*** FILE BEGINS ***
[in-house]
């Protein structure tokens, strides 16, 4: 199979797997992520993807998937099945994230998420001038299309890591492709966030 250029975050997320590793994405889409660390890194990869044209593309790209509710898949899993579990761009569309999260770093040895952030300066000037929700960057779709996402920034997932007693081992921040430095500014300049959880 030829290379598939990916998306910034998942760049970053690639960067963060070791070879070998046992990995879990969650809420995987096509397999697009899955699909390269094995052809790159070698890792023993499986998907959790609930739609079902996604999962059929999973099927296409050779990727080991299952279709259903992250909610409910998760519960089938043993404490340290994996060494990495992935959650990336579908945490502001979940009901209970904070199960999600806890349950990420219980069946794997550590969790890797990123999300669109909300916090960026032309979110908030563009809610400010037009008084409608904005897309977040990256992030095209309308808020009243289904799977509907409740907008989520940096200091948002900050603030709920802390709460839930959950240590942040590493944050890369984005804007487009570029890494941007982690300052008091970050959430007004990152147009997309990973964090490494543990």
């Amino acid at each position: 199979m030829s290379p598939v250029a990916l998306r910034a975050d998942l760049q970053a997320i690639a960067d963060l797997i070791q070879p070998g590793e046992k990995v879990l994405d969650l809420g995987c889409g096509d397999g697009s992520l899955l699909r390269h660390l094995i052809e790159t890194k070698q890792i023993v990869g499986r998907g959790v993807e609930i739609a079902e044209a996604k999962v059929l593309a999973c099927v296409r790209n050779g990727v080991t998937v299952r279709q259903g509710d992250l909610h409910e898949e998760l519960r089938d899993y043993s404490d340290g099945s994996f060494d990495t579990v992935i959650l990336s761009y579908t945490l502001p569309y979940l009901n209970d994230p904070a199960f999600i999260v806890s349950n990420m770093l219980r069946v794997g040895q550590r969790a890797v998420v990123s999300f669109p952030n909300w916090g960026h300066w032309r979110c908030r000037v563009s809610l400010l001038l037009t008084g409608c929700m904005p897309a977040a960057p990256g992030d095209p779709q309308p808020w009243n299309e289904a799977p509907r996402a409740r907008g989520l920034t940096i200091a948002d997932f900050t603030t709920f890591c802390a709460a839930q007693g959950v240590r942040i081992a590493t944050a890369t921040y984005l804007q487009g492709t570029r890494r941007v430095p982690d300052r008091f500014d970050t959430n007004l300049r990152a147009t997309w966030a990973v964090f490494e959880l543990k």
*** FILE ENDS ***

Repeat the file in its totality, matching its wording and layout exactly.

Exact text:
[in-house]
């Protein structure tokens, strides 16, 4: 199979797997992520993807998937099945994230998420001038299309890591492709966030 250029975050997320590793994405889409660390890194990869044209593309790209509710898949899993579990761009569309999260770093040895952030300066000037929700960057779709996402920034997932007693081992921040430095500014300049959880 030829290379598939990916998306910034998942760049970053690639960067963060070791070879070998046992990995879990969650809420995987096509397999697009899955699909390269094995052809790159070698890792023993499986998907959790609930739609079902996604999962059929999973099927296409050779990727080991299952279709259903992250909610409910998760519960089938043993404490340290994996060494990495992935959650990336579908945490502001979940009901209970904070199960999600806890349950990420219980069946794997550590969790890797990123999300669109909300916090960026032309979110908030563009809610400010037009008084409608904005897309977040990256992030095209309308808020009243289904799977509907409740907008989520940096200091948002900050603030709920802390709460839930959950240590942040590493944050890369984005804007487009570029890494941007982690300052008091970050959430007004990152147009997309990973964090490494543990």
């Amino acid at each position: 199979m030829s290379p598939v250029a990916l998306r910034a975050d998942l760049q970053a997320i690639a960067d963060l797997i070791q070879p070998g590793e046992k990995v879990l994405d969650l809420g995987c889409g096509d397999g697009s992520l899955l699909r390269h660390l094995i052809e790159t890194k070698q890792i023993v990869g499986r998907g959790v993807e609930i739609a079902e044209a996604k999962v059929l593309a999973c099927v296409r790209n050779g990727v080991t998937v299952r279709q259903g509710d992250l909610h409910e898949e998760l519960r089938d899993y043993s404490d340290g099945s994996f060494d990495t579990v992935i959650l990336s761009y579908t945490l502001p569309y979940l009901n209970d994230p904070a199960f999600i999260v806890s349950n990420m770093l219980r069946v794997g040895q550590r969790a890797v998420v990123s999300f669109p952030n909300w916090g960026h300066w032309r979110c908030r000037v563009s809610l400010l001038l037009t008084g409608c929700m904005p897309a977040a960057p990256g992030d095209p779709q309308p808020w009243n299309e289904a799977p509907r996402a409740r907008g989520l920034t940096i200091a948002d997932f900050t603030t709920f890591c802390a709460a839930q007693g959950v240590r942040i081992a590493t944050a890369t921040y984005l804007q487009g492709t570029r890494r941007v430095p982690d300052r008091f500014d970050t959430n007004l300049r990152a147009t997309w966030a990973v964090f490494e959880l543990k």